Wolfgang Fink, associate professor of electrical and computer engineering, has always had a knack for seeing how the pieces of a puzzle fit together. Today, that means that Fink -- who has joint appointments in biomedical engineering, ophthalmology and vision science, systems and industrial engineering, and aerospace and mechanical engineering -- can continue finding connections across disciplines to solve a world of problems.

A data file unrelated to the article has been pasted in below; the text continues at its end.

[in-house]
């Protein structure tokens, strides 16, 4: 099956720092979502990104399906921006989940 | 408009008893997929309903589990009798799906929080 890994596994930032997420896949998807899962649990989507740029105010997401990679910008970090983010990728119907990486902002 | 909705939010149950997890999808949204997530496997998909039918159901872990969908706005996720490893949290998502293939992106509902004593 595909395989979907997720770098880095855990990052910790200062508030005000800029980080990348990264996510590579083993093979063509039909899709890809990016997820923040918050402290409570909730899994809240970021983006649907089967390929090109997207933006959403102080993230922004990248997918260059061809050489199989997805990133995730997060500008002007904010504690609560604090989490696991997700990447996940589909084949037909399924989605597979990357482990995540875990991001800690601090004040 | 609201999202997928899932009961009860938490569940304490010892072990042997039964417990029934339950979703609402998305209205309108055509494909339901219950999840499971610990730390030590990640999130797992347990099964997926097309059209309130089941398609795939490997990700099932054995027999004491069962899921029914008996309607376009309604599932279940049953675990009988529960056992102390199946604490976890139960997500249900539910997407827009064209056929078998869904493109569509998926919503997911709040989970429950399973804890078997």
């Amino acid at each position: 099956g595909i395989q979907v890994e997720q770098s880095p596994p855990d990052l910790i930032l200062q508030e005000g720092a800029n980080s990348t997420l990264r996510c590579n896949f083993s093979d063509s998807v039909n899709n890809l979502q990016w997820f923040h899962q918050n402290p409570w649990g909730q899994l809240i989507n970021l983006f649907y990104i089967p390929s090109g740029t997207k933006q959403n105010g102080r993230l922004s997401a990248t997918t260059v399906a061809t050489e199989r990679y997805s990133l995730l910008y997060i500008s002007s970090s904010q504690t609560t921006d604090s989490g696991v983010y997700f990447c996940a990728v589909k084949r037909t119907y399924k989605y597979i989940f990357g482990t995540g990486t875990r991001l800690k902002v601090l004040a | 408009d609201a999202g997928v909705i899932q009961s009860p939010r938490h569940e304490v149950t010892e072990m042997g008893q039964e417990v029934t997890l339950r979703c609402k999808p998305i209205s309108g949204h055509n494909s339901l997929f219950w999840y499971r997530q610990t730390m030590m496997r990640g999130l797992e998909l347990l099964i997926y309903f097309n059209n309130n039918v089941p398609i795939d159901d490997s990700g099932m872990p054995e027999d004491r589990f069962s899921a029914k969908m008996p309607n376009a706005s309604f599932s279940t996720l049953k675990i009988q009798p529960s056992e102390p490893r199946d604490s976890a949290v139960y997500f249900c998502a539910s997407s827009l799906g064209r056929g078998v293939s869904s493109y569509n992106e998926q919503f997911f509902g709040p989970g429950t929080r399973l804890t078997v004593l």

His current work is focused on predictive health management, a field with an origin in aerospace engineering but with wide-ranging applications, such as human health. Fink’s research is starting in space, where it’s both crucial and complicated, because specially trained astronauts -- who are difficult to replace -- need to stay healthy and don’t have access to a doctor.
If engineers can perfect these predictive methods in space, then using them to monitor human health on Earth should be easy. Fink, as one of the founding members of the Mars Agricultural Research Consortium, is also a part of developing techniques to grow plants in Martian greenhouses, using the same predictive measures to plot the health of the crops on Earth that sustain human life.